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In love whereof, half He&tor stays at home: Half Heart, half Hand, half Hector, comes to seek · This blended Knight, half Irojan and half Greek.

Achil. A Maiden Battel then? O, I percfive you.

Aga. Here is Sir Diomede: Go, gentle K ight,
Stand by our Ajax; as you and Lord Æneas
Consent upon the order of their Fight,
So be it; either to the uttermost,
Or else a breach, the Combatants being kin,
Half stints their strife before their strokes begin.

Ulys. They are oppos'd already.
Ajax. What Trojan is that same that looks so heavy?

Vlys. The youngest Son of Priam,
And a true Knight; they call him Troilus;
Not yet mature, yet matchless, firm of Word,
Speaking in Deeds, and deedlets in his Tongue;
Not soon provok'd, nor being provok’d, soon calm'd.
His Heart and Hand both open, and both free;
For what he has he gives, what thinks he shews;
Yet gives he pot 'till Judgment guide his Bounty,
Nor dignifies an impair Thought with Breath;
Manly as Hector, but more dangerous,
For Hector in his blaze of Wrach subscribes,
To tender Obje&s; but he in heat of A&ion
Is more vindicative than jealous Love,
They call him Troilus, and on him erect
A second hops, as fairly built as He&tor.
Thus says Æneas, one that knows the Youth,
Even to his Inches; and with private Soul,
Did in great Ilion thus translate him to me [ Alarum
Aga. They are in A&tion.

(He&or and Ajax fight. Nest. Now Ajax hold thine own. Troi. Hector, thou flecp'st, awake thee. Aga. His Blows are well dispos'd; chere Ajax. [Trumpets Dio. You must no more.

çeas.
Æne. Prinçes, enough, so please you.
Ajax. I am not warm yet, let us fight again.
Dio. As Hector pleases.

Helt. Why then, will I no more:
Thou art, great Lord, my Father's Sister's Son;
A Cousin German to great Priam's Seed;

The

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The obligation of our Blood forbids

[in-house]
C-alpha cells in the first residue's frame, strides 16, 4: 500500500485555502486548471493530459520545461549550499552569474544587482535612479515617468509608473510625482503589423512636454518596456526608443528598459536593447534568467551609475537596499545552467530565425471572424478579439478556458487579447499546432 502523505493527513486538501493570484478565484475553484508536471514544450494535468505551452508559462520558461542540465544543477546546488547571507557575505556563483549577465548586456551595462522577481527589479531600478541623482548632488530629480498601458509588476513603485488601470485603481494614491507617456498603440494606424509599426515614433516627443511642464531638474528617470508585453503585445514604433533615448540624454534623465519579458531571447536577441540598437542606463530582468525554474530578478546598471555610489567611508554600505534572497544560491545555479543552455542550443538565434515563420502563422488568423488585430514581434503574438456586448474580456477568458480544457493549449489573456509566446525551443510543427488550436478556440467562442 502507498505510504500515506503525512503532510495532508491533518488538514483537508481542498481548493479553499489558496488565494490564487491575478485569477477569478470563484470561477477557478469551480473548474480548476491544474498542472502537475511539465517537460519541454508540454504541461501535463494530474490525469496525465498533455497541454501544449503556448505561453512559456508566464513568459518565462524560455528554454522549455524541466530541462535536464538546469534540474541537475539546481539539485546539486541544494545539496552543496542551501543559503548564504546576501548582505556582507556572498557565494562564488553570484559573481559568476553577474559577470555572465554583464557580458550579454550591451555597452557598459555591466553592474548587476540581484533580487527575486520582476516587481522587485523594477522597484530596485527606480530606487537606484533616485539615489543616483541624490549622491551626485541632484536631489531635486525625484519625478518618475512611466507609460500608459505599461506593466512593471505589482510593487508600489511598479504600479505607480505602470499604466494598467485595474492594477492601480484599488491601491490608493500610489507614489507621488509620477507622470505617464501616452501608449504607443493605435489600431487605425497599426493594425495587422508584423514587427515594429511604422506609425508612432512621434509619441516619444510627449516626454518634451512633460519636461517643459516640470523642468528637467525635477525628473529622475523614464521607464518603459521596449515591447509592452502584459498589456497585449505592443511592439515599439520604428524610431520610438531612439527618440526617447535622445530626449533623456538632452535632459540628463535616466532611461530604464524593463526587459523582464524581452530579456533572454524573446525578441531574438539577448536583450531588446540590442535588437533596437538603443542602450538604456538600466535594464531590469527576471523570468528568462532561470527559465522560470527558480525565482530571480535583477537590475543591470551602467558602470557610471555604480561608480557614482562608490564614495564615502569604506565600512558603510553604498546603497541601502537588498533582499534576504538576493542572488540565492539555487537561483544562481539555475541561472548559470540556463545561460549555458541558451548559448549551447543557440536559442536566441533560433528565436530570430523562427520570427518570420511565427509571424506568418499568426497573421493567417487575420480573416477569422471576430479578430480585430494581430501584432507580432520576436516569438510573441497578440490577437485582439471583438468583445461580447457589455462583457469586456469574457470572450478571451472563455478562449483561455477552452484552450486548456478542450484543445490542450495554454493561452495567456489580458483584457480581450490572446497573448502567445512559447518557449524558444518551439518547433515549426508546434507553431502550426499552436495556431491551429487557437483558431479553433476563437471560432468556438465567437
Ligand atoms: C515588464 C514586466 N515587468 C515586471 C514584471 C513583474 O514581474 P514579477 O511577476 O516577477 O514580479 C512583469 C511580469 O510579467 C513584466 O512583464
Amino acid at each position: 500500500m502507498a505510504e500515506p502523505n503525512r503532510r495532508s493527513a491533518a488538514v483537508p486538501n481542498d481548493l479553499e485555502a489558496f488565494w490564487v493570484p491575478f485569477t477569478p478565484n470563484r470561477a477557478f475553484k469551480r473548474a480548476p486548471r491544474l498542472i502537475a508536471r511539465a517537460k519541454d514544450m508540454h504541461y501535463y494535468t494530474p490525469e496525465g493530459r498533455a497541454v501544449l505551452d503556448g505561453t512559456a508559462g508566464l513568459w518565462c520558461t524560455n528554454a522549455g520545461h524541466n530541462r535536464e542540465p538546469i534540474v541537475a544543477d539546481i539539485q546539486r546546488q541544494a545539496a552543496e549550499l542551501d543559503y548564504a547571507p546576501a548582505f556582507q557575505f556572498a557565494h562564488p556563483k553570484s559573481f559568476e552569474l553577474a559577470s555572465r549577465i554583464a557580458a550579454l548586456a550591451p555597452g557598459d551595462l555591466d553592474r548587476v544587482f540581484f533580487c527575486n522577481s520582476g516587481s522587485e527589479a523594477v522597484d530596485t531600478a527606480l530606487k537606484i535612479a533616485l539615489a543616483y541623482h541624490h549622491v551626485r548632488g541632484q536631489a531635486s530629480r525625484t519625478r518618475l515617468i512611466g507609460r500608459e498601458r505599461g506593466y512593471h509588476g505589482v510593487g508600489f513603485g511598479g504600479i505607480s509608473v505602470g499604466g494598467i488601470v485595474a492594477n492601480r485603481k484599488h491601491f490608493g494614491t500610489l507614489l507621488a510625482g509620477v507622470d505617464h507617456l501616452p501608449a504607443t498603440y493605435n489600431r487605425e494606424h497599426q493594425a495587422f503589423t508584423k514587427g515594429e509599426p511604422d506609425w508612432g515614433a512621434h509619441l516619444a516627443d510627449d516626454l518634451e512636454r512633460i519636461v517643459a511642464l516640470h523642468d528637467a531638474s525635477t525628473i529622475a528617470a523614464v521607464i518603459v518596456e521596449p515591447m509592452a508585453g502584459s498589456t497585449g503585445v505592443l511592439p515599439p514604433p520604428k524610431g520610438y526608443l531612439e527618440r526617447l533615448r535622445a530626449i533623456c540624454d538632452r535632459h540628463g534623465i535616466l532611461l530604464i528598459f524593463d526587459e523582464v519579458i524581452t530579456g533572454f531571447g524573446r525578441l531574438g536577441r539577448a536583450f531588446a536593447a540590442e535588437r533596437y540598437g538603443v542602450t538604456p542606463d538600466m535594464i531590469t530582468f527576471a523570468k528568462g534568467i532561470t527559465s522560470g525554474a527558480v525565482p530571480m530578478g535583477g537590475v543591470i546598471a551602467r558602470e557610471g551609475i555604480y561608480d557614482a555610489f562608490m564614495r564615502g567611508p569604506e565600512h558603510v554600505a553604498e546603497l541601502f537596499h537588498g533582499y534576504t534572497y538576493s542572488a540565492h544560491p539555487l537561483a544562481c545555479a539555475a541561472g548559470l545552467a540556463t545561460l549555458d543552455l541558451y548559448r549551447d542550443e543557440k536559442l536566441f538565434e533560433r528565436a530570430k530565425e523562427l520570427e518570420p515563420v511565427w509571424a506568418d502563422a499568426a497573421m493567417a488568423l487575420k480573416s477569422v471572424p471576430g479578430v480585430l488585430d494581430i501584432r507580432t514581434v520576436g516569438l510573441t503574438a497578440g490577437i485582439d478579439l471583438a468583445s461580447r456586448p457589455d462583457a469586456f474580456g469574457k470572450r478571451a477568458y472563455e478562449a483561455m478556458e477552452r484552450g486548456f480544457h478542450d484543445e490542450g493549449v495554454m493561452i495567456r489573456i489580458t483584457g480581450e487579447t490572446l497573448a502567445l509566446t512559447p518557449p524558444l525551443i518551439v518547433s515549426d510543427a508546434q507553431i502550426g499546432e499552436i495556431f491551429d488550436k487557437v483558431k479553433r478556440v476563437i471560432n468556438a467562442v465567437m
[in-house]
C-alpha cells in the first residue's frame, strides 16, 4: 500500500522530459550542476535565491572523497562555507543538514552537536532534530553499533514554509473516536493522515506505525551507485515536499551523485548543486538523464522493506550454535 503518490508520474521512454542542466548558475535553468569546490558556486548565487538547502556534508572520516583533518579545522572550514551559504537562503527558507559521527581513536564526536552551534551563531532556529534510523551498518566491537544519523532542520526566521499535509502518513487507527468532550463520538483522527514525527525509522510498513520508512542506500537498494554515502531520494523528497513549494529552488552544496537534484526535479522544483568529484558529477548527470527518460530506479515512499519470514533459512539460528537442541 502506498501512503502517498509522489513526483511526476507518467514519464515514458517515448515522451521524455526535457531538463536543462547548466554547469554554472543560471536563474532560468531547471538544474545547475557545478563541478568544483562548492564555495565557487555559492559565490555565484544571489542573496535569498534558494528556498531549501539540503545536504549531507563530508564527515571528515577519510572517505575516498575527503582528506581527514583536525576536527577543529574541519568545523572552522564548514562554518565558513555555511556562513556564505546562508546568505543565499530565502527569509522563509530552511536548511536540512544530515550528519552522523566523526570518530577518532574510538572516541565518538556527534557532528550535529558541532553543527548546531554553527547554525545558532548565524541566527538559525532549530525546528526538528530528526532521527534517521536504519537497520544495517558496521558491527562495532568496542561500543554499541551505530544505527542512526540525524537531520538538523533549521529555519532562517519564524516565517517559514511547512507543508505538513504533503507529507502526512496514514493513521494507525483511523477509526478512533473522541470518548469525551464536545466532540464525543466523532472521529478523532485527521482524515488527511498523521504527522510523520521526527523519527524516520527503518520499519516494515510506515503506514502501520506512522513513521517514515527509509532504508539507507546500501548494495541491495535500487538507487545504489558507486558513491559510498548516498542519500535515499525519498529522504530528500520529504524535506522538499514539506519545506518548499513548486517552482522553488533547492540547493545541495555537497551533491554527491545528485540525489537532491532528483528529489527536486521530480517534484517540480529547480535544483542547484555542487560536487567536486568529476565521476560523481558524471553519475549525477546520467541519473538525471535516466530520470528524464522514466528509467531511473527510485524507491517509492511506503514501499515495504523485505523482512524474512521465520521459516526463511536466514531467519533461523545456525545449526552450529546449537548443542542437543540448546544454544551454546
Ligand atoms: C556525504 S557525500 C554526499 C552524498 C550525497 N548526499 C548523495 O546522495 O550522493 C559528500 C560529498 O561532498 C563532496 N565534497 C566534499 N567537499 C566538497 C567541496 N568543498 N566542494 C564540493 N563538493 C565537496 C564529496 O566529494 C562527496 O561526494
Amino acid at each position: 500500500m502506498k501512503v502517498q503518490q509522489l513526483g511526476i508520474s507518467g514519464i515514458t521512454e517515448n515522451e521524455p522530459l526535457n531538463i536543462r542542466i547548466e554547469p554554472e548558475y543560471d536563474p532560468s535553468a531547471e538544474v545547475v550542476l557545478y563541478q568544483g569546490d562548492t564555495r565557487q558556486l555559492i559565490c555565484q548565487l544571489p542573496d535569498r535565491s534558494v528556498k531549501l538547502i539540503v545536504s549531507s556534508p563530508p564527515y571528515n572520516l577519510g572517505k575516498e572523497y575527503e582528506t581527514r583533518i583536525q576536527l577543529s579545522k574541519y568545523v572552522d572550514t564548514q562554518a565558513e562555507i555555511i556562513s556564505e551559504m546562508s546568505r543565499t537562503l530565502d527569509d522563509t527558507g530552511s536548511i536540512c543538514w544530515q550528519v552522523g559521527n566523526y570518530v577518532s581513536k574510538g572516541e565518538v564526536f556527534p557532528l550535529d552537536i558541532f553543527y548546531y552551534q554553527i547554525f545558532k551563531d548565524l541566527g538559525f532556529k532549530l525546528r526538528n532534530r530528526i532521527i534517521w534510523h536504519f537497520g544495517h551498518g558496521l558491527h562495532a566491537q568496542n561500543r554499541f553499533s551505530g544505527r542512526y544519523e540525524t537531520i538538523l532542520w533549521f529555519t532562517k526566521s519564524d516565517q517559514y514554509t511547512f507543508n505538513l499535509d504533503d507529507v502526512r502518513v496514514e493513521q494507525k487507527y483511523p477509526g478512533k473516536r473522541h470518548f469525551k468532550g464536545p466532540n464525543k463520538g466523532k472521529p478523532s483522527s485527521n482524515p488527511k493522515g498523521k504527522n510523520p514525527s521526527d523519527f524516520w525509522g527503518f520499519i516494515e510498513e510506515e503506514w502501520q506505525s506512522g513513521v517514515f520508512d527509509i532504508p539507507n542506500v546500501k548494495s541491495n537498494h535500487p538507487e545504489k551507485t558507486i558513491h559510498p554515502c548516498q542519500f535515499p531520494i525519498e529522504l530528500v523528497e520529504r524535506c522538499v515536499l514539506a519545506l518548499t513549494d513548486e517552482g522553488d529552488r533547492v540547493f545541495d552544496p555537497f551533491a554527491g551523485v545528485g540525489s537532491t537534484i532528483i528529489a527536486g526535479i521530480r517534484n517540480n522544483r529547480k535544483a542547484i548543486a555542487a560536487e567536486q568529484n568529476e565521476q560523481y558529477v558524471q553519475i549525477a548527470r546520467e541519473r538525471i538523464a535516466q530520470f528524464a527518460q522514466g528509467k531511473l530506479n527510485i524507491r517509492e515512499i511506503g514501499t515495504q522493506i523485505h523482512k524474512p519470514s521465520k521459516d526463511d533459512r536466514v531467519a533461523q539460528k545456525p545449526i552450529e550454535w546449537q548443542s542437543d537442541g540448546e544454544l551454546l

A gory Emulation 'twixt us twain;
Were ihy Commixion Greek and Trojan so,
That thou could'st say, this Hand is Grecian all,
And this is Trojan ; the Sinews of this Leg
All Greek, and this all Troy: My Mother's Blood
Runs on the dexter Check, and this Sinifter
Bounds in my Father's: By Jove multipotent,
Thou should'st not bear from me a Greekish Member
Wherein my Sword had not impressure made
of our rank feud; but the just Gods gainlay,
That any drop thou borrow ft from thy Mother,
My sacred Aunt, should by my mortal Sword ,
Be drain'd. Let me embrace thee, Ajax :
By him that Thunders, thou bait lusty Arms;
Hector would have them fall upon him thus
Cousin, all honour to thee.

Ajax. I thank thee, Hektor:
Thou art too gentle, and too free a Man:
I came to kill thee, Cousin, and bear hence
A great addition earned in thy Death.

Helt. Not Neoptolemus lo mirable,
On whose bright Crest, Fame with her loud'ft O yes,
Cries, This is he, could promise to himself
A thought of added Honour torn from Hector.

Æne. There is expectance here from both the sides:
What further you will do.

Het. We'll answer it:
The issue is Embracement: Ajax, farewel.

Ajax. If I might in Entreaties find success,
As teld I have the chance; I would defire
My famous Cousin to our Grecian Tents.

Dio. 'Tis Agamemnon's wish, and great Achilles
Doth long to see unarm'd the valiant Hector.

Heet. Æneas, call my Brother Troilus to me:
Ard Signifie this loving Interview
To the expe&ors of the Trojan part:
Defire him home. Give me thy Hand, my Cousin:
I will go eat with thee, and see your Knights.

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Aga

Agamemnon and the rest of the Greeks come forward.
Ajax. Great Agamemnon comes to meet us here.

Hect. The worthiest of them, tell me name by name;
But for Achilles, mine own searching Eyes
Shall find him by his large and portly lize.

Aga, Worthy of Arms; as welcome as to one
That would be rid of such an Enemy.
But that's no welcome: Understand more cl. ar,
What's past and what's to come, is strew'd w ih husks
And formless ruin of Oblivion :
But in this extant moment, faith and troth,
Strain'd purely from all hollow bias drawing,
Bids chee with moft divine Integrity,
From Heart of very Heart, great Hector, welcome.

He&t. I thank thee, most Imperious Agamemnon. [To Troi.
Aga. My well fam'd Lord of Troy, no less to you.

Men. Let me confirm my Princely Brother's Greeting, You brace of warlike Brothers, welcome hither.

Hett. Whom muft we answer
Æne. The Noble Menelaus.

Hect. O----you my Lord.---by Mars his Gauntlet thanks,